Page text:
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Using kill for Communication

Here is a longer example showing how signals can be used for interprocess communication. This is what the SIGUSR1 and SIGUSR2 signals are provided for. Since these signals are fatal by default, the process that is supposed to receive them must trap them through signal or sigaction.

In this example, a parent process forks a child process and then waits for the child to complete its initialization. The child process tells the parent when it is ready by sending it a SIGUSR1 signal, using the kill function.

#include <signal.h>
#include <stdio.h>
#include <sys/types.h>
#include <unistd.h>

/* When a SIGUSR1 signal arrives, set this variable. */
volatile sig_atomic_t usr_interrupt = 0;

synch_signal (int sig)
  usr_interrupt = 1;

/* The child process executes this function. */
child_function (void)
  /* Perform initialization. */
  printf ("I'm here!!!  My pid is %d.\n", (int) getpid ());

  /* Let parent know you're done. */
  kill (getppid (), SIGUSR1);

  /* Continue with execution. */
  puts ("Bye, now....");
  exit (0);

main (void)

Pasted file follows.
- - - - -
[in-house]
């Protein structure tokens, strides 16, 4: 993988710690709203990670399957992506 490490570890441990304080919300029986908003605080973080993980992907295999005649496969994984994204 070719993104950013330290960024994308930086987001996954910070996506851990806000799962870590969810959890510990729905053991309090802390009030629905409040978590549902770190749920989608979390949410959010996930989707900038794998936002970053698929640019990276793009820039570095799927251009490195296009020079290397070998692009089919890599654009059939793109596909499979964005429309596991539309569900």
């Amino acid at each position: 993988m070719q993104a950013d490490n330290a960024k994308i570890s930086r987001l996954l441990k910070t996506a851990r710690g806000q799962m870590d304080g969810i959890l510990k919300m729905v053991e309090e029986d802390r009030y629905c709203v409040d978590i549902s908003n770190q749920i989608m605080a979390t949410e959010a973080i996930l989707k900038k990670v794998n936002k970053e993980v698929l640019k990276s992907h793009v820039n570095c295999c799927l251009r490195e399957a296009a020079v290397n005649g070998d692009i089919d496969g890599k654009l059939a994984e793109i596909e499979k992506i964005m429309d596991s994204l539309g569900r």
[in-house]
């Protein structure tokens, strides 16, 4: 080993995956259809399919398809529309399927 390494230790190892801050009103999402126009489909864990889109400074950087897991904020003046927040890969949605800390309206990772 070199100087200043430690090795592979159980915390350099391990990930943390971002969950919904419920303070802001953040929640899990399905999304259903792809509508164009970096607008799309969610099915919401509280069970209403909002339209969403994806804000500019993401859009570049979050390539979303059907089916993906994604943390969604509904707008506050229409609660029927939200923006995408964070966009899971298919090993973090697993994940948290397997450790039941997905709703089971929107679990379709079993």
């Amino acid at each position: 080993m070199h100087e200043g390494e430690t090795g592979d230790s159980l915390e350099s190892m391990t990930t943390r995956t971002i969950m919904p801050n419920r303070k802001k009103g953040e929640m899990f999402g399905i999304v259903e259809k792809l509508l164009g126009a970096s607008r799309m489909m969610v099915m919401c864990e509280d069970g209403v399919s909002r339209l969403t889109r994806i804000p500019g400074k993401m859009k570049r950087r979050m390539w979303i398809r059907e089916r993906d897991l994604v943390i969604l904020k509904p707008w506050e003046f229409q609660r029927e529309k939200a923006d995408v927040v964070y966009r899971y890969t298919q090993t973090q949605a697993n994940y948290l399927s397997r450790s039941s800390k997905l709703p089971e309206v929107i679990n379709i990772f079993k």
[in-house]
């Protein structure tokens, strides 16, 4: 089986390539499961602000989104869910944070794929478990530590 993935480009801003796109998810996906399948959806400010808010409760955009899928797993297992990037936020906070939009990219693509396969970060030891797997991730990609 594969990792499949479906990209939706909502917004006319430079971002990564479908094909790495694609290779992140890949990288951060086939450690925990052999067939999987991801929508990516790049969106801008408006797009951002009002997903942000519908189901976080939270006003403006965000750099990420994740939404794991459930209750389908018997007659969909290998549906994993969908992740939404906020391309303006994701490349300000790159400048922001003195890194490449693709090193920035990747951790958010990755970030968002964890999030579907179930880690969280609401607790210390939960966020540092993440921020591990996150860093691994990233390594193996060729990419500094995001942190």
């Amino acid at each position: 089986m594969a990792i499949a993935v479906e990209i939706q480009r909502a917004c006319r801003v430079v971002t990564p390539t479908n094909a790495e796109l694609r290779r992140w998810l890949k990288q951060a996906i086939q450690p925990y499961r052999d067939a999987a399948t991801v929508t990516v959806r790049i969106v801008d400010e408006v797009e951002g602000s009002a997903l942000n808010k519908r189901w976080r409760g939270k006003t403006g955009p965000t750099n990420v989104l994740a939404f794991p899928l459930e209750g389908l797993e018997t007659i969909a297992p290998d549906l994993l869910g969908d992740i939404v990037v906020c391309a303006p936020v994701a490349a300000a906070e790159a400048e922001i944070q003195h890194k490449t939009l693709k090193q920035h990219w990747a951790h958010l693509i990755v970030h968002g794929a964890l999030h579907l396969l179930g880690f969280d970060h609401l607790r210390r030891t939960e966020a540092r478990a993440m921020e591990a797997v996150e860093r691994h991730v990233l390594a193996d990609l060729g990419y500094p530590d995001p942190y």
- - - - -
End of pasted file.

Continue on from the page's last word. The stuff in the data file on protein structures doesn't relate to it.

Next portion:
struct sigaction usr_action;
  sigset_t block_mask;
  pid_t child_id;

  /* Establish the signal handler. */
  sigfillset (&block_mask);
  usr_action.sa_handler = synch_signal;
  usr_action.sa_mask = block_mask;
  usr_action.sa_flags = 0;
  sigaction (SIGUSR1, &usr_action, NULL);

  /* Create the child process. */
  child_id = fork ();
  if (child_id == 0)
    child_function ();          /* Does not return. */

  /* Busy wait for the child to send a signal. */
  while (!usr_interrupt)

  /* Now continue execution. */
  puts ("That's all, folks!");

  return 0;

This example uses a busy wait, which is bad, because it wastes CPU cycles that other programs could otherwise use. It is better to ask the system to wait until the signal arrives. See the example in section Waiting for a Signal.

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